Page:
Hospitals must keep abreast of the changes and nuances as CMS adds new procedures for prior authorizations.
We are approaching the second year of the Centers for Medicare & Medicaid Services (CMS) Prior Authorization Program, coming up on July 1. With that anniversary comes the addition of new procedures to the list, as CMS expands the scope from the realm of cosmetic-like procedures into spinal surgery. But in early May, CMS modified the new procedure list, adding some nuances that are important to understand.
First, though, a reminder that this program only applies to procedures on the prior authorization list, if they are performed in hospital outpatient departments. CMS is aware that many of these procedures are also performed in physician offices and ambulatory surgery centers (ASCs), but the program rules do not allow them to require prior authorization in those settings. It is also worth noting that hospitals that have participated in the program and have been audited with at least a 90-percent approval rate will be allowed to proceed without obtaining prior authorization, including not being required to obtain prior authorization for the procedures that will be added July 1. Although they will be exempted, they will be subject to periodic audits to ensure that medical necessity is being met and properly documented.
The addition of prior authorization for cervical spine fusion, HCPCS 22551 and 22552, remains intact. CMS has not established a National Coverage Determination (NCD), and as of this date, no Medicare Administrative Contractor (MAC) has established a Local Coverage Determination (LCD). CMS has added to its operational guide a list of the required documentation elements that must be provided, including documentation of pain, limitations on the activities of daily living, conservative care provided, and so on. However, there is no Medicare-published standard to determine when surgery will be considered medically necessary.
The second group of codes added to the prior authorization list cover procedures for implantation of a spinal neurostimulator. Understanding the changes CMS made requires an understanding of the procedure. Unlike other implanted devices, such as a defibrillator or a pacemaker, patients undergo a trial with a neurostimulator prior to having the permanent device implanted. For this trial period, spinal neurostimulator electrodes are placed through the skin into the spine using X-ray guidance. The external end of the electrodes are hooked up to a portable stimulator. The placement of these test electrodes is coded with HCPCS code 63650. The patient then undergoes a trial period to determine if their pain is reduced. The temporary electrodes are removed, and the patient undergoes a much more complex open procedure, wherein permanent electrodes are implanted. The stimulator is then placed permanently under the skin. This procedure is coded with HCPCS code 63650 for the placement of the permanent electrodes and 63685 or 63688 for placement of the stimulator device.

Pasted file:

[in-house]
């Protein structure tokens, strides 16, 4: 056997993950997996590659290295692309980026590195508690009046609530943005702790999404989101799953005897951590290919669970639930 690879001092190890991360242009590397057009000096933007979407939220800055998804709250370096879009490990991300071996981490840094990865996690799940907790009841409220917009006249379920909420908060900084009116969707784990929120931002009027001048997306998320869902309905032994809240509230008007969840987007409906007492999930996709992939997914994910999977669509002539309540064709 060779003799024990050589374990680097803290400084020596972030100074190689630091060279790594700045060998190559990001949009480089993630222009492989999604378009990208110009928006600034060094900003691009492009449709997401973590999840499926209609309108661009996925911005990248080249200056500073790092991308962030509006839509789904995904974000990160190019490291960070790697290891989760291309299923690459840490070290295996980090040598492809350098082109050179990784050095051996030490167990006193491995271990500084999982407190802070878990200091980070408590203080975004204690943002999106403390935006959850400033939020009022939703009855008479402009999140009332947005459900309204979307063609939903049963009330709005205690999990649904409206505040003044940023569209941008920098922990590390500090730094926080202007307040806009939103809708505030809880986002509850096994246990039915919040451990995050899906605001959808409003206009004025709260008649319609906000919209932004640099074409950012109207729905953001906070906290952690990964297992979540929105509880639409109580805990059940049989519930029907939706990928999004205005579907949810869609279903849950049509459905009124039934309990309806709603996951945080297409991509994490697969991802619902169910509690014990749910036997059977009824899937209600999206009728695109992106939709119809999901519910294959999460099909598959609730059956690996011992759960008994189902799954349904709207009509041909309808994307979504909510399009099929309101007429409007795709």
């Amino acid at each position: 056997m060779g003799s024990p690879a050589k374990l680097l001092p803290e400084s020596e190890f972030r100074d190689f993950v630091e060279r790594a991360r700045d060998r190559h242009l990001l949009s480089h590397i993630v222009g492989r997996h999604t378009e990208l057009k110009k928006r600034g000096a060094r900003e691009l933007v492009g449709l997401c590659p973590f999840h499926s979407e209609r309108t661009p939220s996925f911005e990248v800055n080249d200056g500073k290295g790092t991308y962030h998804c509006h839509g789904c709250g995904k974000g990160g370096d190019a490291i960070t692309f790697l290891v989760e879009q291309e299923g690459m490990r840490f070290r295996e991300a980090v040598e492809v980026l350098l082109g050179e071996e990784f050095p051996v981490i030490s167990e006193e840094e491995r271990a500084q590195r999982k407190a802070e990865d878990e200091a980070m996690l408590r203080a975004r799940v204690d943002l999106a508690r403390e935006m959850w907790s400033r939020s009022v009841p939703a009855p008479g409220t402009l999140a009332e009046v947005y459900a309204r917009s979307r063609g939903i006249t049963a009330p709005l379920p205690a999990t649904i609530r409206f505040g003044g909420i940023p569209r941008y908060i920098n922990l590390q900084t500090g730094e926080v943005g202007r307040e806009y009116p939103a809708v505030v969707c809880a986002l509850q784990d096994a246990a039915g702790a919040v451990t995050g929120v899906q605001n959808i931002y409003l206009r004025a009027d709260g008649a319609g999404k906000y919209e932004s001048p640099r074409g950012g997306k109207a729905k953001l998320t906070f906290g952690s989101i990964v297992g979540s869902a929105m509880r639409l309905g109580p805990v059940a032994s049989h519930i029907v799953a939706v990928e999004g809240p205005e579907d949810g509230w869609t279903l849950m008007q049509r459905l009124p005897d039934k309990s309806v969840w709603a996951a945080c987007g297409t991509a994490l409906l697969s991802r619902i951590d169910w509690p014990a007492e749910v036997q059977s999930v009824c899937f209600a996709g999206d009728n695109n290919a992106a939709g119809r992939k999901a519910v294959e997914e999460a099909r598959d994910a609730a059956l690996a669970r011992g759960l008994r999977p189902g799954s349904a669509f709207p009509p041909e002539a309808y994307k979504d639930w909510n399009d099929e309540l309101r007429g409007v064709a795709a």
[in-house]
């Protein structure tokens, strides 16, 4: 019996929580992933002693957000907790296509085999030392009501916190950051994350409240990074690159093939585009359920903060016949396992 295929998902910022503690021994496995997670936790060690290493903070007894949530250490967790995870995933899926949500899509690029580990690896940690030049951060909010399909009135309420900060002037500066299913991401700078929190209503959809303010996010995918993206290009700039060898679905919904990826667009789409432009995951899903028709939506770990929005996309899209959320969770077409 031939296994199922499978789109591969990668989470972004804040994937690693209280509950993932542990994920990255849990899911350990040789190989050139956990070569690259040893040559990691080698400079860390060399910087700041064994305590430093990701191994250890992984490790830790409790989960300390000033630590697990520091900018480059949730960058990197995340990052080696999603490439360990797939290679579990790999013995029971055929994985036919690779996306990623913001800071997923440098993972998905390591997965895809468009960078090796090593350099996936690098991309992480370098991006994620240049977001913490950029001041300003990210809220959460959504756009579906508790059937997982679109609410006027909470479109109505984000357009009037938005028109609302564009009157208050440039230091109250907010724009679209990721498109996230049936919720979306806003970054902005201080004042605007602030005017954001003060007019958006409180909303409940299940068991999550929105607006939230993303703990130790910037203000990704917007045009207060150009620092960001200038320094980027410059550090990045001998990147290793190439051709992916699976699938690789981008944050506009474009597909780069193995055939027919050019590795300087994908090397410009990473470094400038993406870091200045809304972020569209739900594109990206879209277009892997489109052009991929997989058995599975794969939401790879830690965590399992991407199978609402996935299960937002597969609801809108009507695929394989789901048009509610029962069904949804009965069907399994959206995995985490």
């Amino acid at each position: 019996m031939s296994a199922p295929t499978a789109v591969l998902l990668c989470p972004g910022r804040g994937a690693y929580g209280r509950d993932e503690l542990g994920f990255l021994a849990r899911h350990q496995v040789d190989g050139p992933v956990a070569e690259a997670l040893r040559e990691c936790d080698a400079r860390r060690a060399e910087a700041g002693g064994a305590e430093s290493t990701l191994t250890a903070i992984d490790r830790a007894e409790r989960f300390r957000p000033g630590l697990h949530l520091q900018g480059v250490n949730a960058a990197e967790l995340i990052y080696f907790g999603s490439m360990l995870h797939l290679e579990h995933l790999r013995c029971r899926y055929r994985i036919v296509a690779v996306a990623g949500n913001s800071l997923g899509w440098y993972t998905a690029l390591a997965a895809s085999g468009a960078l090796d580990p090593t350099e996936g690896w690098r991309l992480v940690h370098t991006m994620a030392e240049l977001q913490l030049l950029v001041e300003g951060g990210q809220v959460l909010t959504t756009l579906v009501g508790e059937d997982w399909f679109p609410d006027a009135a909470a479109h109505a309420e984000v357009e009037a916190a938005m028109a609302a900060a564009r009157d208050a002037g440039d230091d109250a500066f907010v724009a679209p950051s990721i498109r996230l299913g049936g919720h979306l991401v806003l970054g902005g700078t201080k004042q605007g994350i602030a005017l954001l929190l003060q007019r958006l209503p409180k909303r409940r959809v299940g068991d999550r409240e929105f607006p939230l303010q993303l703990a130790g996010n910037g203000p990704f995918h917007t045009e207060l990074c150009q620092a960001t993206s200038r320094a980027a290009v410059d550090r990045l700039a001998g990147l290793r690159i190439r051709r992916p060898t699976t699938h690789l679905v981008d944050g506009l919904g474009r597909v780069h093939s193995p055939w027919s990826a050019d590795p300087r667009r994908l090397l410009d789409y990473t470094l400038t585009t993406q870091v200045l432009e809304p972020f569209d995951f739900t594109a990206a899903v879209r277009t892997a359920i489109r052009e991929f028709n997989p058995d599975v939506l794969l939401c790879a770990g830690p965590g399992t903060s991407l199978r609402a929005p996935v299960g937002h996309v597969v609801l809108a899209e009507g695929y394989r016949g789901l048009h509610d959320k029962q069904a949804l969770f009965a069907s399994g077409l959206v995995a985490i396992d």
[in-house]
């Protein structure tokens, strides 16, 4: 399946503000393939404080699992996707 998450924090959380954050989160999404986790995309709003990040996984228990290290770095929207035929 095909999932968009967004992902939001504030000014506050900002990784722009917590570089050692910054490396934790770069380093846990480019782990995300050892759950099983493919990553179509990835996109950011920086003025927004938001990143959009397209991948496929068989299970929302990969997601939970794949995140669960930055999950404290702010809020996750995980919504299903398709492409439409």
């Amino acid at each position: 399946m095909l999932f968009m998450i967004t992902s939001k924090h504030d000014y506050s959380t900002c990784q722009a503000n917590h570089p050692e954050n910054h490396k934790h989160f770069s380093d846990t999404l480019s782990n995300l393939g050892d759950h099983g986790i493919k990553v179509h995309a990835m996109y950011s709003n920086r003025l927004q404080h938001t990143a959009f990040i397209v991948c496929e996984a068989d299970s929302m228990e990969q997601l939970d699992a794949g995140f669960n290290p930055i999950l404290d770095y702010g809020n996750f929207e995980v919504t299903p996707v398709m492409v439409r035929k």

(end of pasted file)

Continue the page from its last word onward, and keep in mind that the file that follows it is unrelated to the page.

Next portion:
When first announced, CMS was to require prior authorization for placement of the temporary electrode procedure, and a second prior authorization for the placement of the permanent device. But on May 13, CMS changed course, and now will only require prior authorization for the trial procedure. If only it were truly that easy. They added a note indicating that if the trial placement did not get a prior authorization, the permanent implantation must get one. And here is where it can get complex.
If the patient has the trial procedure and permanent placement done at the same hospital outpatient department, then everything should work fine. The hospital will have obtained the original authorization and will have the Unique Tracking Number (UTN) to place on both claims. But if that trial electrode placement was performed at another hospital as an outpatient service, the hospital will need to track down the original UTN to place on their claim. And if the trial placement was performed in an ASC or physician’s office, they will need to ensure that they obtain the prior authorization before the permanent implantation.
CMS’s experiment with prior authorization started in the midst of the COVID-19 pandemic, when surgeries of all types were postponed. As hospitals return to normal operations, it will be important to ensure that the rules for prior authorization are followed, and that hospitals keep abreast of the changes and nuances as CMS adds new procedures.
Programming Note: Listen to Dr. Ronald Hirsch conduct his Monday rounds during Monitor Mondays, 10 a.m., and sponsored by R1 RCM.